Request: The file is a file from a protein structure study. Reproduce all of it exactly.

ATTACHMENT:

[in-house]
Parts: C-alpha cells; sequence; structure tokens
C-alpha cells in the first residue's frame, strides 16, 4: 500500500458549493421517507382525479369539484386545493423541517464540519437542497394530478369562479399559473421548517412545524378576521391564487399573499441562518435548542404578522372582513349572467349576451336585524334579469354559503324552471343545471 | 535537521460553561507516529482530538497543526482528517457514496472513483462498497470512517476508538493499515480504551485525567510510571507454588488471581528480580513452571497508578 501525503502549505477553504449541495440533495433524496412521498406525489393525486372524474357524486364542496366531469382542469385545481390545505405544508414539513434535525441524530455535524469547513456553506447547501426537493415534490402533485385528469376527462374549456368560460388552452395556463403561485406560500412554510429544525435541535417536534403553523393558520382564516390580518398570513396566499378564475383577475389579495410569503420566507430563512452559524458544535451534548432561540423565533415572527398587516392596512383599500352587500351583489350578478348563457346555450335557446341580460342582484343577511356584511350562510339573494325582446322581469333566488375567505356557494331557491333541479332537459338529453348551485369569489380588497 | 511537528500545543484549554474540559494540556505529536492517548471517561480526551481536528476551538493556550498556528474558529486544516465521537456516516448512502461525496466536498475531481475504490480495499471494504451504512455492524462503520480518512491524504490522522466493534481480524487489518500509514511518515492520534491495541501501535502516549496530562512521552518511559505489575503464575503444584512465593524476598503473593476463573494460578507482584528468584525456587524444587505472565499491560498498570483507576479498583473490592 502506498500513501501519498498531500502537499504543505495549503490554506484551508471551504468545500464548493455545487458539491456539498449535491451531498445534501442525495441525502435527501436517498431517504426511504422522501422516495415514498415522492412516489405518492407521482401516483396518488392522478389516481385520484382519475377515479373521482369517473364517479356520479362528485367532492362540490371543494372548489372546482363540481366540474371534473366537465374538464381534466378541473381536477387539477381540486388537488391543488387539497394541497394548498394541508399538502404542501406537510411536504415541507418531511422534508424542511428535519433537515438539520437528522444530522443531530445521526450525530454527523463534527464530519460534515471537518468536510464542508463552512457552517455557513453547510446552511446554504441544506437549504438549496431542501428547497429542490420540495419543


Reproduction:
[in-house]
Parts: C-alpha cells; sequence; structure tokens
C-alpha cells in the first residue's frame, strides 16, 4: 500500500458549493421517507382525479369539484386545493423541517464540519437542497394530478369562479399559473421548517412545524378576521391564487399573499441562518435548542404578522372582513349572467349576451336585524334579469354559503324552471343545471 | 535537521460553561507516529482530538497543526482528517457514496472513483462498497470512517476508538493499515480504551485525567510510571507454588488471581528480580513452571497508578 501525503502549505477553504449541495440533495433524496412521498406525489393525486372524474357524486364542496366531469382542469385545481390545505405544508414539513434535525441524530455535524469547513456553506447547501426537493415534490402533485385528469376527462374549456368560460388552452395556463403561485406560500412554510429544525435541535417536534403553523393558520382564516390580518398570513396566499378564475383577475389579495410569503420566507430563512452559524458544535451534548432561540423565533415572527398587516392596512383599500352587500351583489350578478348563457346555450335557446341580460342582484343577511356584511350562510339573494325582446322581469333566488375567505356557494331557491333541479332537459338529453348551485369569489380588497 | 511537528500545543484549554474540559494540556505529536492517548471517561480526551481536528476551538493556550498556528474558529486544516465521537456516516448512502461525496466536498475531481475504490480495499471494504451504512455492524462503520480518512491524504490522522466493534481480524487489518500509514511518515492520534491495541501501535502516549496530562512521552518511559505489575503464575503444584512465593524476598503473593476463573494460578507482584528468584525456587524444587505472565499491560498498570483507576479498583473490592 502506498500513501501519498498531500502537499504543505495549503490554506484551508471551504468545500464548493455545487458539491456539498449535491451531498445534501442525495441525502435527501436517498431517504426511504422522501422516495415514498415522492412516489405518492407521482401516483396518488392522478389516481385520484382519475377515479373521482369517473364517479356520479362528485367532492362540490371543494372548489372546482363540481366540474371534473366537465374538464381534466378541473381536477387539477381540486388537488391543488387539497394541497394548498394541508399538502404542501406537510411536504415541507418531511422534508424542511428535519433537515438539520437528522444530522443531530445521526450525530454527523463534527464530519460534515471537518468536510464542508463552512457552517455557513453547510446552511446554504441544506437549504438549496431542501428547497429542490420540495419543